The Multidimensional Poverty Peer Network (MPPN) brings together high-level government representatives from all over the world whose shared objective is to eliminate poverty in their countries and who consider multidimensional indicators to be very powerful tools for achieving this goal.
In the following article, Diego Zavaleta presents the dimensions and indicators that the Latin American countries are using in the elaboration of their Indices of Multidimensional Poverty. It also identifies the main lessons that emerge from these experiences.
“In Brief” is a section of Dimensions magazine that provides short versions of the Multidimensional Poverty Peer Network’s policy briefings series. In this issue, we summarize a briefing on Colombia by Diego Zavaleta and Roberto Angulo.
María Emma Santos describes the region’s experience in measuring multidimensional poverty, which dates back forty years. Currently, seven of the eleven countries (or cities) with a national and official Multidimensional Poverty Index are in Latin America. This article is based on the second part of the OPHI working paper “Measuring Multidimensional Poverty in Latin America:” Previous Experience and the Way Forward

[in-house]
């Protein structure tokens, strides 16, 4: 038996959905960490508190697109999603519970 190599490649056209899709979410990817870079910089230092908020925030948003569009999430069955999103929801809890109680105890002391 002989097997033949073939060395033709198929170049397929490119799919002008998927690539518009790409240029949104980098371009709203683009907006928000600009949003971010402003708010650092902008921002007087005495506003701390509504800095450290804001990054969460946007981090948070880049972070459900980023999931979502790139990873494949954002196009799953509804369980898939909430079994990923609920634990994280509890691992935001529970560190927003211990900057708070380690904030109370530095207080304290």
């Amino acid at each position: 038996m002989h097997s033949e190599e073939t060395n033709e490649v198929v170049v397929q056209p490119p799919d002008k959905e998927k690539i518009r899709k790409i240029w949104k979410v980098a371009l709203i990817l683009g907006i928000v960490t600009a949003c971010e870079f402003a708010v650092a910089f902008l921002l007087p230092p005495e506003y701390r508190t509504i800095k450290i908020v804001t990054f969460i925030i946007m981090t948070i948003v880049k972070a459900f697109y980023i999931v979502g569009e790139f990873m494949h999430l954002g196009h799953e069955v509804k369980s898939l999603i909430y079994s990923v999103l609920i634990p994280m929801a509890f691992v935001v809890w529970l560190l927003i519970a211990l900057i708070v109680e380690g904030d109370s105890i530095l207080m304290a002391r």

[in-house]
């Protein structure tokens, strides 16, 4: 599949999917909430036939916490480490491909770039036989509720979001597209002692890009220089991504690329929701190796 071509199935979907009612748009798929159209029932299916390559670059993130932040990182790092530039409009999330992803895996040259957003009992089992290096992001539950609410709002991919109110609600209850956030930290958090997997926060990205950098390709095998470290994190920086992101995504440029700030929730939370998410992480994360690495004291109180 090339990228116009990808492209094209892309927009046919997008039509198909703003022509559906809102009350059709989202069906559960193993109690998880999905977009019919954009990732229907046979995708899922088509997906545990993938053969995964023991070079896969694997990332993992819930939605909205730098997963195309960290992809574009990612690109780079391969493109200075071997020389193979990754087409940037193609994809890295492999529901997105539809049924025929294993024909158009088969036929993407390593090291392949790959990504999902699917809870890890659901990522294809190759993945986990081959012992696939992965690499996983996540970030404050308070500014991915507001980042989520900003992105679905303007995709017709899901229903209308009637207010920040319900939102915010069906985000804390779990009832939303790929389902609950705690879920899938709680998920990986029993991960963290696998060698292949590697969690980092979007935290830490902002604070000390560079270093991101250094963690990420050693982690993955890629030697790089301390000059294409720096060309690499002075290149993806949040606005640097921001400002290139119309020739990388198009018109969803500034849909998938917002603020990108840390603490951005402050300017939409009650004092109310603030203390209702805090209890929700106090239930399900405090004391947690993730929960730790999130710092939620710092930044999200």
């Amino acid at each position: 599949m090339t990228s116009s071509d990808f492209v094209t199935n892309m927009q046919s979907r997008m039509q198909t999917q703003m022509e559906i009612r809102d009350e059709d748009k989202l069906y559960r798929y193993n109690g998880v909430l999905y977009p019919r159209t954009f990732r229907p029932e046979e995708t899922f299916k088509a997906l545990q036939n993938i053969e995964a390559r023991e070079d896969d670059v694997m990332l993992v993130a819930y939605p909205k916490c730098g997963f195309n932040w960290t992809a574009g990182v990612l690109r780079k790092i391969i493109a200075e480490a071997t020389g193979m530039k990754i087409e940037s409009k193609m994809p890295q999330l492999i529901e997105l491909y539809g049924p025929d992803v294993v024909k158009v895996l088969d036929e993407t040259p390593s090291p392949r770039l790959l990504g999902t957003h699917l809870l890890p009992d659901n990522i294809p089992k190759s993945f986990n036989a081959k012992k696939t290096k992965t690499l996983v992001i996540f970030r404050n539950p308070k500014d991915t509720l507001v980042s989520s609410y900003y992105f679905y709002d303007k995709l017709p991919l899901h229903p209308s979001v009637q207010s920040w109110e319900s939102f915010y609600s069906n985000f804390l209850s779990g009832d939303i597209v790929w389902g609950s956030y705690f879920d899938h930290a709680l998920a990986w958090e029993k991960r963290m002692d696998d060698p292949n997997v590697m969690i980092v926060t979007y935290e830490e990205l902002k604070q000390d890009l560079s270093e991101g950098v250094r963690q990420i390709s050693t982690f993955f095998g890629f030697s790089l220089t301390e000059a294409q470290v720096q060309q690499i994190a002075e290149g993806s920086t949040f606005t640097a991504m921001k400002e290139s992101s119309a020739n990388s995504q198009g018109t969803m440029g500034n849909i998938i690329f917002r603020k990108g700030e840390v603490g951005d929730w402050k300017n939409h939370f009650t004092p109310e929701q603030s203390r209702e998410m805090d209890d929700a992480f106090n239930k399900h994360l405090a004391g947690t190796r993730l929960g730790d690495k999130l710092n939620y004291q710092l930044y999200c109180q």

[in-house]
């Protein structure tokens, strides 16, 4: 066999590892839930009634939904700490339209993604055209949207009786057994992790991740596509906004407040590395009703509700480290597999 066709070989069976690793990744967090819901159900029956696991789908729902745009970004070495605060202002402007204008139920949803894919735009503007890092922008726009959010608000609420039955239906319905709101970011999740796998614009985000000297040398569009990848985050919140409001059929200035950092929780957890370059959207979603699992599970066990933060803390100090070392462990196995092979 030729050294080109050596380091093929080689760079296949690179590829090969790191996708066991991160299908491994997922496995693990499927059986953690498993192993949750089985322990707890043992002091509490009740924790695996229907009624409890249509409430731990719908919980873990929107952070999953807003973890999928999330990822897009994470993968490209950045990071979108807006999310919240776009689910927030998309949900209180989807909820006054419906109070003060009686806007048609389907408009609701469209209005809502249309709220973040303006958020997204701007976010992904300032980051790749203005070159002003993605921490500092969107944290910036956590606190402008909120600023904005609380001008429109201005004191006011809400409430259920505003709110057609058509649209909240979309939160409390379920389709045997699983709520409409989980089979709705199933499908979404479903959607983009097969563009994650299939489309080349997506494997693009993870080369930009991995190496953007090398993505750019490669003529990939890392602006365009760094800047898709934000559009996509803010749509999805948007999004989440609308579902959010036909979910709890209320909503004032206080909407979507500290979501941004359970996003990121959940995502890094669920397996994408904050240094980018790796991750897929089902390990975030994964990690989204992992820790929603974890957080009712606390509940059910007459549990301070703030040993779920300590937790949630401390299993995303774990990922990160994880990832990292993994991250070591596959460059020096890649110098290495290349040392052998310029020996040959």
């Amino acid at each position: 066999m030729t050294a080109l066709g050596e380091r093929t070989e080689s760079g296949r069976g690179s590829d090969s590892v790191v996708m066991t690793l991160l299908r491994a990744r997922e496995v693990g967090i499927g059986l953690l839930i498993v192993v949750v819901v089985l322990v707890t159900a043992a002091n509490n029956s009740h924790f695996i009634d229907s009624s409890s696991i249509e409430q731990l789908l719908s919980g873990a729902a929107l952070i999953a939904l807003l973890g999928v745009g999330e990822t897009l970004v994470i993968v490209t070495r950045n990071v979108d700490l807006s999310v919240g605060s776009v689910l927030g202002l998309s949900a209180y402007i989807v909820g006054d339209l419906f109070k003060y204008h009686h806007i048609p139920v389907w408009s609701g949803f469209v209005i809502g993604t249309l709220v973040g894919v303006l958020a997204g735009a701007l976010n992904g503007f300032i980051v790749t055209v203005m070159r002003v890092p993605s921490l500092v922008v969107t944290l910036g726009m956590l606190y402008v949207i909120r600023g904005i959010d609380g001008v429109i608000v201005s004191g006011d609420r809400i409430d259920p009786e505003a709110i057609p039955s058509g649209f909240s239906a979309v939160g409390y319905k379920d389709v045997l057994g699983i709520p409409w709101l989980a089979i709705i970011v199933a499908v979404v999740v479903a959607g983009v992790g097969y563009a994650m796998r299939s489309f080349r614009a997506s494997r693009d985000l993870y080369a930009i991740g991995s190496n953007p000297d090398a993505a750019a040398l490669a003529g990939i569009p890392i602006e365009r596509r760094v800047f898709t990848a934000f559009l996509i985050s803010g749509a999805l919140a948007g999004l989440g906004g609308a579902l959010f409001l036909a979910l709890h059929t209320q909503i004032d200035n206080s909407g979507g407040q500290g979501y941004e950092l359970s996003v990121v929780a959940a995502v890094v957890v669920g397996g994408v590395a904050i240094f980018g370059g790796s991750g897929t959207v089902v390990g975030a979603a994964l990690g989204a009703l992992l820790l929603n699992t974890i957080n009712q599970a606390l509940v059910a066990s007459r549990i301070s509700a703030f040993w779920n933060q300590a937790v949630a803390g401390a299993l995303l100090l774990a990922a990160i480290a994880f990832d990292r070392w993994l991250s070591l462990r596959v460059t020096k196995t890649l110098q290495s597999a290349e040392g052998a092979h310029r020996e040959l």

In June 2013, high-level representatives from 16 countries met in Oxford, United Kingdom to launch the Multidimensional Poverty Peer Network, a platform of countries aimed at eradicating poverty in its many dimensions. After almost four years, the network has grown to include 53 countries and 14 international organizations. What is it that has attracted this many participants? We asked some of the delegates.